We illustrate the Bayesian approach to data analysis using the newly developed statistical software program JASP. With JASP, researchers are able to take advantage of the benefits that the Bayesian framework has to offer in terms of parameter estimation and hypothesis testing. The Bayesian advantages are discussed using real data on the relation between Quality of Life and Executive Functioning in children with Autism Spectrum Disorder.
Chapter
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examine 2 . . . contributors to nonoptimal training: (1) the learner's own misreading of his or her progress and current state of knowledge during training, and (2) nonoptimal relationships between the conditions of training and the conditions that can be expected to prevail in the posttraining real-world environment / [explore memory and metamemory considerations in training] (PsycINFO Database Record (c) 2012 APA, all rights reserved)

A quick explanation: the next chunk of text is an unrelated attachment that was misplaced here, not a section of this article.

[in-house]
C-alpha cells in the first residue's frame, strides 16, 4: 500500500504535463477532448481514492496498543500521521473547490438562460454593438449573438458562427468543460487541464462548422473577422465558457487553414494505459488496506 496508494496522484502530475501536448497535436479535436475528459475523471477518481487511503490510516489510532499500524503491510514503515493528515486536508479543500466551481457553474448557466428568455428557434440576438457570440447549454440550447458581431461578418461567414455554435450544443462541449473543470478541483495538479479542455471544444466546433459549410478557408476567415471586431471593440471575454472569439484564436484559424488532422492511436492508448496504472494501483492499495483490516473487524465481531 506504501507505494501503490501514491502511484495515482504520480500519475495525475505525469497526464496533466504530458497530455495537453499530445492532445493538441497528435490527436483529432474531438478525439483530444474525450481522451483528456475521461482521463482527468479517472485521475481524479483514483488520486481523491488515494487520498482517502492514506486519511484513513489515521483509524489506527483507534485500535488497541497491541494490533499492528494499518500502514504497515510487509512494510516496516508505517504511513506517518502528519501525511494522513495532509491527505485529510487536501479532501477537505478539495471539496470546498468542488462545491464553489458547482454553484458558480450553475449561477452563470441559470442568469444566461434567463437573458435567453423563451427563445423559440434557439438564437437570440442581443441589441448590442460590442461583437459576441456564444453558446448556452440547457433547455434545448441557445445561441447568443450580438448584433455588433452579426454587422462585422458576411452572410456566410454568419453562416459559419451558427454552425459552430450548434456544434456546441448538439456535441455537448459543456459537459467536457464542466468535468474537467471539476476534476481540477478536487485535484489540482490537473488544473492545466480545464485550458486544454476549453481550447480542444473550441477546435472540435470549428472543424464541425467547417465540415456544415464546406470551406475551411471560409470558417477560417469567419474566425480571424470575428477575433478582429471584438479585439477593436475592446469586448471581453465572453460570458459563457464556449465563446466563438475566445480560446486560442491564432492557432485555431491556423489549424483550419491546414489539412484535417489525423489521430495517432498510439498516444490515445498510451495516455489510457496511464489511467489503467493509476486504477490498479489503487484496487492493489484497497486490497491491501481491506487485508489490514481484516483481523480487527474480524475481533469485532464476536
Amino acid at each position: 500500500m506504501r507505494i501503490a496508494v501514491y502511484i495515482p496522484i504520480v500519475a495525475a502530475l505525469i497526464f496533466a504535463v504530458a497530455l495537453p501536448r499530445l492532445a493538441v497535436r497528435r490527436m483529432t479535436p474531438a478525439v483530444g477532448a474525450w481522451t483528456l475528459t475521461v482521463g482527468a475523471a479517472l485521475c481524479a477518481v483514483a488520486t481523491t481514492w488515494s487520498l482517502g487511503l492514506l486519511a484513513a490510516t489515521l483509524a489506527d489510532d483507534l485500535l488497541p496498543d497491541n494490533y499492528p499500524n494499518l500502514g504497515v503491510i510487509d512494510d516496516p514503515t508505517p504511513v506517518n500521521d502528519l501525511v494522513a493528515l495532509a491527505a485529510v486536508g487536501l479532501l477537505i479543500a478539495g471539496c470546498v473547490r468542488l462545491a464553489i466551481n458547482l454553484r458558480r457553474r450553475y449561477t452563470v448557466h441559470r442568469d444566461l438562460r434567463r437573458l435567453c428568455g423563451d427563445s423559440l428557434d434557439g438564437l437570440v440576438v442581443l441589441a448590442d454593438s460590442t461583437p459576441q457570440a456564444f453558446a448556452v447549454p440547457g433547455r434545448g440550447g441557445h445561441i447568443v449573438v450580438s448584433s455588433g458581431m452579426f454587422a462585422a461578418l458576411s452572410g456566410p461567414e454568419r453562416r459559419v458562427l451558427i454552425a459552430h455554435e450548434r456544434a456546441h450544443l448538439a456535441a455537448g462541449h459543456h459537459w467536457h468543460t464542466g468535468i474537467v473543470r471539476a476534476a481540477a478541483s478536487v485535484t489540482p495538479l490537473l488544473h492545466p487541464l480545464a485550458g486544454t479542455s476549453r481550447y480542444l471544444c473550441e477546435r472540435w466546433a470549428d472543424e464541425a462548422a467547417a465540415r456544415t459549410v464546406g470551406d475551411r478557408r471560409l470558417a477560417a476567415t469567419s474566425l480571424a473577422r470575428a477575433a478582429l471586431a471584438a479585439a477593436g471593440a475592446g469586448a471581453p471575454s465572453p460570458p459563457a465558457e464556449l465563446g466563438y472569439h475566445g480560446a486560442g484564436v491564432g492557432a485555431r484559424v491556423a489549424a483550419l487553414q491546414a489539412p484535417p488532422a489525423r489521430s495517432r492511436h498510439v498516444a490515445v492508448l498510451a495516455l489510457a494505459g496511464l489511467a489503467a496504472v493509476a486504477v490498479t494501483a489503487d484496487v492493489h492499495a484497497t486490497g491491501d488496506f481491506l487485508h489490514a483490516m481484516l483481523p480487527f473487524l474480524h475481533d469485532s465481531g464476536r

Article
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Description: This 38-page document contains an introduction to the resource, background information on 8 learning and memory strategies, a summary of research on undergraduate student metacognition with regard to these strategies, and from one to four classroom demonstrations per strategy. These demonstrations allow students to experience the effectiveness of the strategies. References are included at the end of the document. Note: 2013 OTRP Instructional Resource Award
Article